[Dev] Tizen 3 platform security overview.

Kis, Zoltan zoltan.kis at intel.com
Wed May 14 11:41:03 GMT 2014


Thank you for starting a clean thread for this.

On Wed, May 14, 2014 at 3:42 AM, Schaufler, Casey
<casey.schaufler at intel.com> wrote:
> Don’t Panic.
> There has been a lot of discussion about Tizen 3 security over the past
> couple of days, and there appears to be no small amount of confusion. I’d
> like to take just a little of everyone’s time and see if we can’t pull out
> of some of the rat holes we’re falling into. Except for a couple of very
> special cases it really is easy enough to deal with.
>
> We have three primary security requirements that we have to address, and a
> bunch of lesser ones that we can safely ignore for the time being. These
> requirements cannot be ignored.
>
> ·         Application isolation with controlled sharing
>
> ·         Control over privileged resources at the granularity of the
> application.
>
> ·         Multiple users on a device
>
> There are a number of important security components.
>
> ·         Web Applications
>
> ·         Native Applications
>
> ·         Services
>
> ·         Kernel controlled objects, including files, directories and device
> special files.
>
> And a set of security “features” that are used to meet the requirements,
> including:
>
> ·         Linux discretionary access controls (UIDs, GIDs and modes)
>
> ·         Smack (mandatory access control labels)
>
> ·         Cynara for application level security
>
> Every application has its own Smack label. This is necessary to achieve
> application isolation. This is true for Web applications and Native
> applications. The Smack label, being unique to the application, can be used
> to identify the application as well as to provide access controls. The ls(1)
> command is not an application, it is a system utility.
>
> An application may be assigned a set of application privileges. This
> association is made by the application installer. This is true for Web and
> Native applications. Services use Cynara to identify the application
> privileges available to an application. Cynara uses the application
> privileges assigned by the installer and the Smack label of the requesting
> application to determine if privilege use is appropriate.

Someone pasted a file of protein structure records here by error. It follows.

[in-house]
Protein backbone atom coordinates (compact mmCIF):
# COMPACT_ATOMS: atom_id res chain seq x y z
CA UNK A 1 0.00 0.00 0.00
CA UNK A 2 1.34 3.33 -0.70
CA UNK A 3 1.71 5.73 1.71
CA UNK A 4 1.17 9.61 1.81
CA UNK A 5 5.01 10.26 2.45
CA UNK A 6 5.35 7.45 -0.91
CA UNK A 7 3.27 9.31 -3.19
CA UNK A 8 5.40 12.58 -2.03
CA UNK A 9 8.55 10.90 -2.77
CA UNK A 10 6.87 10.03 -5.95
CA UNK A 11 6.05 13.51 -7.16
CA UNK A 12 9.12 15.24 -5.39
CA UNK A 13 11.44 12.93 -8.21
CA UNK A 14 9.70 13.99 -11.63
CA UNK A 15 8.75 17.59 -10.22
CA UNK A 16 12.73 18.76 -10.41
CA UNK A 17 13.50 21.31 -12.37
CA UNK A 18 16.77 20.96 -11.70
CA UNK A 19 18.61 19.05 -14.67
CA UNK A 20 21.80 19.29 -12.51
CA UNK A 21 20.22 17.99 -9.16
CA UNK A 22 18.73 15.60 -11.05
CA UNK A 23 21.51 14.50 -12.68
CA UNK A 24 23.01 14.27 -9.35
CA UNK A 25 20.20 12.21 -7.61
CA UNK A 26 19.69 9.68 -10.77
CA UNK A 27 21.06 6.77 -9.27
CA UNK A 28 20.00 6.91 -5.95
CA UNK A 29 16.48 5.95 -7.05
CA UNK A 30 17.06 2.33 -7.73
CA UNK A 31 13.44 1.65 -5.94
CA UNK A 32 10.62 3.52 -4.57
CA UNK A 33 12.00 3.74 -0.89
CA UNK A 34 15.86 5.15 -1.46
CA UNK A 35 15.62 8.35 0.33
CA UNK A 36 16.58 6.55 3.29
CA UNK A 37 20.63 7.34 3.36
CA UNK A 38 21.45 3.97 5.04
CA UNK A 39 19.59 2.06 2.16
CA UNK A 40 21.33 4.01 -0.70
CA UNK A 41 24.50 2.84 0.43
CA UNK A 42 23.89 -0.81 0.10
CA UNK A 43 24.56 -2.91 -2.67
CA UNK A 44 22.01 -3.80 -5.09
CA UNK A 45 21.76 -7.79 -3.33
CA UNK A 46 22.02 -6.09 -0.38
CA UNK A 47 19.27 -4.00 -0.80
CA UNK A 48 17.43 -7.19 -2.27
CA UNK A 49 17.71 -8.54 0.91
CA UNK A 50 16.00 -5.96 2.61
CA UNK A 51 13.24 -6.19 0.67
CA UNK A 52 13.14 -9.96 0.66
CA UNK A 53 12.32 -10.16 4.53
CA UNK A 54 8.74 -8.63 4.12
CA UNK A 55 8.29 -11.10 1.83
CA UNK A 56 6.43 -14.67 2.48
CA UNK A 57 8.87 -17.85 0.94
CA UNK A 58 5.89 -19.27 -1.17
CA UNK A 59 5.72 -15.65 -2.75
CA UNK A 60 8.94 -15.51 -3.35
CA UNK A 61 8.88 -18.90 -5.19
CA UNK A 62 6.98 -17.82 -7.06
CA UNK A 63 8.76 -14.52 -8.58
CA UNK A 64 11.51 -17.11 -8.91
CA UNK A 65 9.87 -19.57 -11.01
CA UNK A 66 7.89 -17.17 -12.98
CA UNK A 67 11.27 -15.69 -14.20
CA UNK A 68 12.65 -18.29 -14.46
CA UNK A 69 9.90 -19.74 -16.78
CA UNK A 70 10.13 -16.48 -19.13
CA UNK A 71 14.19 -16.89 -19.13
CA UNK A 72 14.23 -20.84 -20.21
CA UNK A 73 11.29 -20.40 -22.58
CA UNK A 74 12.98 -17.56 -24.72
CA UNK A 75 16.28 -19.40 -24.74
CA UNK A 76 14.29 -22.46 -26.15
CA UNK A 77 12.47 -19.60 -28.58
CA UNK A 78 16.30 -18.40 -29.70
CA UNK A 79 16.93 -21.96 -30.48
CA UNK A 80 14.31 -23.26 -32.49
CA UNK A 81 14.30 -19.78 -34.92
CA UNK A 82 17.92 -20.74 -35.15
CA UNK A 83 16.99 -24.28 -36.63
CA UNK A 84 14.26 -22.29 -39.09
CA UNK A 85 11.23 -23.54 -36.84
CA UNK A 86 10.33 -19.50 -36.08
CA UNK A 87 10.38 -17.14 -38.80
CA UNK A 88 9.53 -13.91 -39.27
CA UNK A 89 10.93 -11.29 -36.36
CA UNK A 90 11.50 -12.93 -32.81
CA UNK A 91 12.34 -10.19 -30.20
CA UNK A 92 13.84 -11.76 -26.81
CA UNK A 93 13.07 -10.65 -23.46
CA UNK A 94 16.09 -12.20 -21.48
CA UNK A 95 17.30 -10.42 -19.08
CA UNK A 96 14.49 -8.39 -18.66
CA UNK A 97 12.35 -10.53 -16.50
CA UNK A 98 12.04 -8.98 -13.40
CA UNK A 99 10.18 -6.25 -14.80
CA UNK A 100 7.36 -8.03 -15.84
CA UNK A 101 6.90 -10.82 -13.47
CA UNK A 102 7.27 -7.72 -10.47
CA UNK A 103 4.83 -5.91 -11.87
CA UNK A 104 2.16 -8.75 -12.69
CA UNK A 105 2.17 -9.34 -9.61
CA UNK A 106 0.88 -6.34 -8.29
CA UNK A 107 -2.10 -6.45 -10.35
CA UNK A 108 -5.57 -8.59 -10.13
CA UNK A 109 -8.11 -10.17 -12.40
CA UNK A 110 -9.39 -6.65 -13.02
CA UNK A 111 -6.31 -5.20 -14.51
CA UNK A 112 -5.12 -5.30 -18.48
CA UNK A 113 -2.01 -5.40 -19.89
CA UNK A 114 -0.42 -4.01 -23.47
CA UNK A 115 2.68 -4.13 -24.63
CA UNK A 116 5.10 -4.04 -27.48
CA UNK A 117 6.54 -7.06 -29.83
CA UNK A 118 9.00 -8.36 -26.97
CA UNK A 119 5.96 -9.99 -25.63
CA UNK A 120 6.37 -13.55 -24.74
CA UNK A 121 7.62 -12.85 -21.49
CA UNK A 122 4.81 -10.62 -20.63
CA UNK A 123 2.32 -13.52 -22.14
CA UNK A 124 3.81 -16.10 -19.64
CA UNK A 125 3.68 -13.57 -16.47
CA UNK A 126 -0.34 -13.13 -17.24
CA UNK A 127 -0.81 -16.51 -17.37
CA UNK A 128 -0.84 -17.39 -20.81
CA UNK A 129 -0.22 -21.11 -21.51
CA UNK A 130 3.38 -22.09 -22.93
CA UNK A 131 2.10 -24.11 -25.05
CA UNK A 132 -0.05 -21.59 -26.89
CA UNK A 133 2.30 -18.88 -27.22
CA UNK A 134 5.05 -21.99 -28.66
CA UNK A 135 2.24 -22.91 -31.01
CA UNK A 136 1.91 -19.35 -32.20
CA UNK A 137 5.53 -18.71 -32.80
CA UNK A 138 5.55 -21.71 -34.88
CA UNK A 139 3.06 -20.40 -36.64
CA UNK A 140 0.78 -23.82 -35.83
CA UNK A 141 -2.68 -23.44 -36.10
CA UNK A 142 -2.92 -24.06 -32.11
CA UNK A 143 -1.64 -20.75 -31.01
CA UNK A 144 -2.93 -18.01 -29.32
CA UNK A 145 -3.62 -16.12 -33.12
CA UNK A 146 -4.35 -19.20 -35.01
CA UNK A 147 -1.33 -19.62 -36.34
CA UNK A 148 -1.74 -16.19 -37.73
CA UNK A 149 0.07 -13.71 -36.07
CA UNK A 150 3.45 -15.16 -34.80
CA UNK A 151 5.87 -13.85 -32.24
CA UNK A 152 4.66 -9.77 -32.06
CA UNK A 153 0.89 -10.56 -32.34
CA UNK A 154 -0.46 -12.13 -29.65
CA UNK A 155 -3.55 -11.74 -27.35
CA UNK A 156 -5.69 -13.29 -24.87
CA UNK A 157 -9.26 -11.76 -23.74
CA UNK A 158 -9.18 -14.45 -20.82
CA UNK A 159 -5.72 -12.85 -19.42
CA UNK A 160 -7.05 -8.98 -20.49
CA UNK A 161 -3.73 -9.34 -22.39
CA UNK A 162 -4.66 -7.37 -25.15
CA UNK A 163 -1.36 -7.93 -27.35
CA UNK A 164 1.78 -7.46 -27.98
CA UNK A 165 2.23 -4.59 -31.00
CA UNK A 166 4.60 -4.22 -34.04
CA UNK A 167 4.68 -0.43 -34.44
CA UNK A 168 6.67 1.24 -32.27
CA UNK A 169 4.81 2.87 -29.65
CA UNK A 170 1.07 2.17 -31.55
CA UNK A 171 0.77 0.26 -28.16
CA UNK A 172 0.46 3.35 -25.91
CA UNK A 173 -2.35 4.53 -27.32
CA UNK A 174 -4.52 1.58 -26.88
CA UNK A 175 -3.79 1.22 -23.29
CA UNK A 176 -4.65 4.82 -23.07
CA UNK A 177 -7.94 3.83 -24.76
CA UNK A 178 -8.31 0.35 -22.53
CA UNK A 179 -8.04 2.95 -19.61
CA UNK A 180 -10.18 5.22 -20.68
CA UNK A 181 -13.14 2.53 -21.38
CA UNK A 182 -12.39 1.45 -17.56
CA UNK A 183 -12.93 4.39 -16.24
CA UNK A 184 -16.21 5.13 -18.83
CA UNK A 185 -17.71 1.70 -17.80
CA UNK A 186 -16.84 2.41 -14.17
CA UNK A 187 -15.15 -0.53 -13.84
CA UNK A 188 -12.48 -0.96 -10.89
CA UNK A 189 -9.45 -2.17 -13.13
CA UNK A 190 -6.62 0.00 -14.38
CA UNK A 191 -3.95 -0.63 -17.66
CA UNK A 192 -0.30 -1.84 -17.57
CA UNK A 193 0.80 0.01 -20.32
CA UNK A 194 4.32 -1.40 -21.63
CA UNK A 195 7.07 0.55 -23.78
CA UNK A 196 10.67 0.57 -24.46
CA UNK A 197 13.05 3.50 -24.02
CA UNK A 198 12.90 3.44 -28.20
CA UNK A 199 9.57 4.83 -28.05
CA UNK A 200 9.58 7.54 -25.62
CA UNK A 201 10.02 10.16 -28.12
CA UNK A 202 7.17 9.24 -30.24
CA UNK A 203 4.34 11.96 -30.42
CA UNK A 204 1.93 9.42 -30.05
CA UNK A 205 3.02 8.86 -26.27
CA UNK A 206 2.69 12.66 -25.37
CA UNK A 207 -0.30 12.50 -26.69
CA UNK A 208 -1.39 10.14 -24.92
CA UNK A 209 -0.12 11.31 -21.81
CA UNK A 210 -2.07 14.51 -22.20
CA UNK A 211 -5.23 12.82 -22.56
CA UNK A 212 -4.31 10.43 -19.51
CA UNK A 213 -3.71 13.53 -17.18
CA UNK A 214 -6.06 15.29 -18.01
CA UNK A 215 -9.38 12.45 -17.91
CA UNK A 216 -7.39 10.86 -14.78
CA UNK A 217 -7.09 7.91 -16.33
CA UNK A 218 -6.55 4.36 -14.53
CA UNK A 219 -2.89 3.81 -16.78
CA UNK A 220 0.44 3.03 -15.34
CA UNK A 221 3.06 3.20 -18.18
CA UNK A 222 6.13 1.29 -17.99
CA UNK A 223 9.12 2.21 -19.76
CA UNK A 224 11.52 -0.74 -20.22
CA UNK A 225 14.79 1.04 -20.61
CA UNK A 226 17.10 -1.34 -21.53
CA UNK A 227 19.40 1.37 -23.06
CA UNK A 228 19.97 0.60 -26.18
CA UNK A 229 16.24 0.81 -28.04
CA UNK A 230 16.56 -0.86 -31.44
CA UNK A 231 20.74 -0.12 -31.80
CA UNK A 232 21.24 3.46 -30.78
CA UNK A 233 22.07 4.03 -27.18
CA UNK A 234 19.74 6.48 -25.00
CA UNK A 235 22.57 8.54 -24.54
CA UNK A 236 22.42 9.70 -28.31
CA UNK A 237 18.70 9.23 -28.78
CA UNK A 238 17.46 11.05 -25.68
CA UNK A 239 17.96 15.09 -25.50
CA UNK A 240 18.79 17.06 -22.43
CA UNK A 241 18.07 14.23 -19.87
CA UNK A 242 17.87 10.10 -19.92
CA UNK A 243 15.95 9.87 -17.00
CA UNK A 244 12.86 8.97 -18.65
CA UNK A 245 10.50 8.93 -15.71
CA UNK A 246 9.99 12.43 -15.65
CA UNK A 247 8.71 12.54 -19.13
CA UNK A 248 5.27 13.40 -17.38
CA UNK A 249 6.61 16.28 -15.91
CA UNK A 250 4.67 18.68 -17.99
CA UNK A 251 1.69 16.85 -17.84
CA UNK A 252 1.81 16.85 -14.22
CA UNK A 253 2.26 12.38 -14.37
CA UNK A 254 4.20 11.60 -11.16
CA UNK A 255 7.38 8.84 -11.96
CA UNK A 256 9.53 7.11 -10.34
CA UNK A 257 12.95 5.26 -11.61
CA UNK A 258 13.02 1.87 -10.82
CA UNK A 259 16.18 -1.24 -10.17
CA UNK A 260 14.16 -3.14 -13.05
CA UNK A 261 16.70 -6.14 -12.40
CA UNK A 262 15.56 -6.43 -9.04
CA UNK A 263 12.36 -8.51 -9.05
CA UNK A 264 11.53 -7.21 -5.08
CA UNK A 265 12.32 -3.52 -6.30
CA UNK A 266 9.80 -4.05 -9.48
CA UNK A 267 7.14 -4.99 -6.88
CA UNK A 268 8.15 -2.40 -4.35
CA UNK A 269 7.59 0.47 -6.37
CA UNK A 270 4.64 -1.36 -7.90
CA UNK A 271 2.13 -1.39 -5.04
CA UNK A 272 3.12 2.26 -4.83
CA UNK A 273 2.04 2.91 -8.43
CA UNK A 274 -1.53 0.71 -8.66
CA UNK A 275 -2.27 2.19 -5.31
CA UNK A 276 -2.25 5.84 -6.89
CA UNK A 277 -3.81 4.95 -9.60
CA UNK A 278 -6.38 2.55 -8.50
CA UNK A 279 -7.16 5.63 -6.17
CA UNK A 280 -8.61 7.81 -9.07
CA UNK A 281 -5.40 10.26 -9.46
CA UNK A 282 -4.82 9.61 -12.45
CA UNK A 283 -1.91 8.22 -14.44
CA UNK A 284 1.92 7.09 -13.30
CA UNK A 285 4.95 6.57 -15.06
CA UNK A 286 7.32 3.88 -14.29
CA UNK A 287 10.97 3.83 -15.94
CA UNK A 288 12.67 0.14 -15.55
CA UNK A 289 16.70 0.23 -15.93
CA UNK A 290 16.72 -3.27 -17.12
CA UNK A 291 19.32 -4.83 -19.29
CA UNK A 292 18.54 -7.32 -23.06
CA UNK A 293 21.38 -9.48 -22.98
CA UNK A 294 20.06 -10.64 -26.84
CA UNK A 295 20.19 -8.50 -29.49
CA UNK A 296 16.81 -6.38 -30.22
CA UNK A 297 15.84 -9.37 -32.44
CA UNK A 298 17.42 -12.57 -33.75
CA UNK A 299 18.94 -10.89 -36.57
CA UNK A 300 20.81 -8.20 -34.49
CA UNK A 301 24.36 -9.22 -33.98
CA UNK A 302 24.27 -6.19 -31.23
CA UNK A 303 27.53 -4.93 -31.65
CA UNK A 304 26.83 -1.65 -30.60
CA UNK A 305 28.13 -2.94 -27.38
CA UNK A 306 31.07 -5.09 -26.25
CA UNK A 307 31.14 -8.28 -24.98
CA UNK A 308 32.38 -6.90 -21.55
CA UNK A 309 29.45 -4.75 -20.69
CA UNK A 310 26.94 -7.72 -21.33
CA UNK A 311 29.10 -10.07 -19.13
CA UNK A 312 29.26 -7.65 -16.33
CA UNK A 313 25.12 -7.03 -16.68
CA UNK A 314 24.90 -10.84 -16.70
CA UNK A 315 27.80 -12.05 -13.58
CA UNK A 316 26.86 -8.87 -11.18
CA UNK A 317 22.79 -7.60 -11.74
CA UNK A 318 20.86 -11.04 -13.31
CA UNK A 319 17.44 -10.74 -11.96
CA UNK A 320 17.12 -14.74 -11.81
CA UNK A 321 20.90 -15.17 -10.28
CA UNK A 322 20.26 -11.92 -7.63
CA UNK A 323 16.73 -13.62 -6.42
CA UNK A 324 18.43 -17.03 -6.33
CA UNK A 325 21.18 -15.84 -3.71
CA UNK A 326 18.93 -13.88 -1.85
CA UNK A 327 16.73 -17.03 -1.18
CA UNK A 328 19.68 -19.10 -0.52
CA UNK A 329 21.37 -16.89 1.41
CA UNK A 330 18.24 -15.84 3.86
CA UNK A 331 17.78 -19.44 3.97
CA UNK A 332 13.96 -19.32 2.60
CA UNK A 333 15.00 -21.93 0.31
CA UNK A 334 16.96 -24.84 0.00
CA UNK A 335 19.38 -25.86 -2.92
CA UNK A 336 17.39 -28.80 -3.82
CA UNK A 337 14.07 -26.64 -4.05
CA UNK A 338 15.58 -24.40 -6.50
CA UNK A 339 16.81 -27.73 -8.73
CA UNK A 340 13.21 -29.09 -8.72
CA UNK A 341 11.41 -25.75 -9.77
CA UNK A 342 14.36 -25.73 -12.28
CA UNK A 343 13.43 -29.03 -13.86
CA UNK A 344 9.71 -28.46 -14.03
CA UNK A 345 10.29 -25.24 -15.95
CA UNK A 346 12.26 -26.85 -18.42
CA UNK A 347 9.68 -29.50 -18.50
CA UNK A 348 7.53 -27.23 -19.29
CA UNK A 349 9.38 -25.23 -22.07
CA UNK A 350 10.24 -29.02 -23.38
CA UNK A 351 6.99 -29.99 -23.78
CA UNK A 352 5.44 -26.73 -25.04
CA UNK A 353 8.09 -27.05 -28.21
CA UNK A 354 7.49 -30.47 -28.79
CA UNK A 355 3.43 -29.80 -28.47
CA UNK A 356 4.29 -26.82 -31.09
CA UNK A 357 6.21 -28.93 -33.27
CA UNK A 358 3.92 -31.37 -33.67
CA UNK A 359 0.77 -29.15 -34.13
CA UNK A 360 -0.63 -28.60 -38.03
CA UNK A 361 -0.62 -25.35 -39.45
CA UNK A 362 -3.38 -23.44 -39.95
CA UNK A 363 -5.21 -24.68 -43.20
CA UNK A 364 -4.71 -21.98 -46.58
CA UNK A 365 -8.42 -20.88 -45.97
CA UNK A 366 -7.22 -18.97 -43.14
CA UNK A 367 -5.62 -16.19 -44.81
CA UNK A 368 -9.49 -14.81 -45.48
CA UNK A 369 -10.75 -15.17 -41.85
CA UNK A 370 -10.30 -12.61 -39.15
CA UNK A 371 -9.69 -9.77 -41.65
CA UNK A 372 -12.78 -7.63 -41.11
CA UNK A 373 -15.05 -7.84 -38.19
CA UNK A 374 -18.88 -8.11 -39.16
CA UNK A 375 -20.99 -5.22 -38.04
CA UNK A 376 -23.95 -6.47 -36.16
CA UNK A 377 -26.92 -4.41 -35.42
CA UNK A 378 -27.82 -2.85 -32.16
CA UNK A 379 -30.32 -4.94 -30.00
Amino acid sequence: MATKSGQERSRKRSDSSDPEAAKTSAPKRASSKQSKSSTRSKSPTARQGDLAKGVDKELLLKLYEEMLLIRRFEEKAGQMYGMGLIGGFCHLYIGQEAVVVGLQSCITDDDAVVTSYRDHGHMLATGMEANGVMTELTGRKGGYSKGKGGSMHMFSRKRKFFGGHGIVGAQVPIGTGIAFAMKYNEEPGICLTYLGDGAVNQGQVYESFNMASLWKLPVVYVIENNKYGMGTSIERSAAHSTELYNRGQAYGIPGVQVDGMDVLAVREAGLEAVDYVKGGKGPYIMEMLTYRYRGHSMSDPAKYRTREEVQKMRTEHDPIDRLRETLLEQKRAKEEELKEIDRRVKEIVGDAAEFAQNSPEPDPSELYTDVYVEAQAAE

>
> Linux kernel objects cannot be controlled by application privileges, but
> they can be controlled using UIDs, GIDs and Smack labels. The application
> installers can be taught association between application privileges and the
> security attributes on specific objects. If an application is granted a
> privilege it is also possible to set the Smack policy to allow direct access
> to one or more of these well-known objects.
>
> We would like it if all of the services on Tizen were aware of the
> application privilege policy, but they are not. There are four options for
> such services.
>
> ·         Add Cynara checks to the service.

I would like to add an option here, copying from:
https://lists.tizen.org/pipermail/dev/2014-May/002707.html
In short, for DBUS services, could we have an optimization for running
the checks from the dbus-daemon instead of the service providers?
Pro's and con's here:
https://lists.tizen.org/pipermail/dev/2014-May/002715.html

>
> ·         If the service uses dbus the dbus configuration can be defined to
> limit access by Smack label and usually meet the application privilege
> granularity requirements
>
> ·         The CAPI access control wrapper service (under development) can
> intercede between the application and the service
>
> ·         If the services provided do not require application privilege
> nothing need be done.
>
>
>
> A common question platform developers ask is “what do I have to do to get my
> service to run under Tizen 3?” The answer depends heavily on the service
> provided and the resources and objects consumed. If none of the services
> provided require application level privilege you’re in luck. If they do,
> you’ll need to determine which method of policy enforcement works best for
> your purposes. Tizen specific services should be enhanced with Cynara.
> Services that use dbus can be configured as necessary. Those that can’t be
> modified for upstream compatibility should use the CAPI access control
> wrapper. Also, services need to be aware that there may be more than one
> user on the device.
>
>
>
> Services will usually run in the System Smack domain. Systemd will start
> services in the System domain unless instructed otherwise. Services that
> directly support the user session are run in the User domain. The dbus
> system bus runs in the System domain, while the dbus user bus runs in the
> User domain. Note that the UID and Smack label of a process are independent.
> A device with three active users will have four dbus busses; one system bus
> and three user busses.
>
>
>
> Application launchers and installers have special duties. An application
> launcher must set the Smack label of the application in addition to the
> other environment set-up it would do on a Linux distribution. An application
> installer must define the Smack label for the application, request Smack
> access rules for the objects supporting application privileges and identify
> the application privileges desired to Cynara. It also must identify the user
> or users allowed to use the application.
>
>


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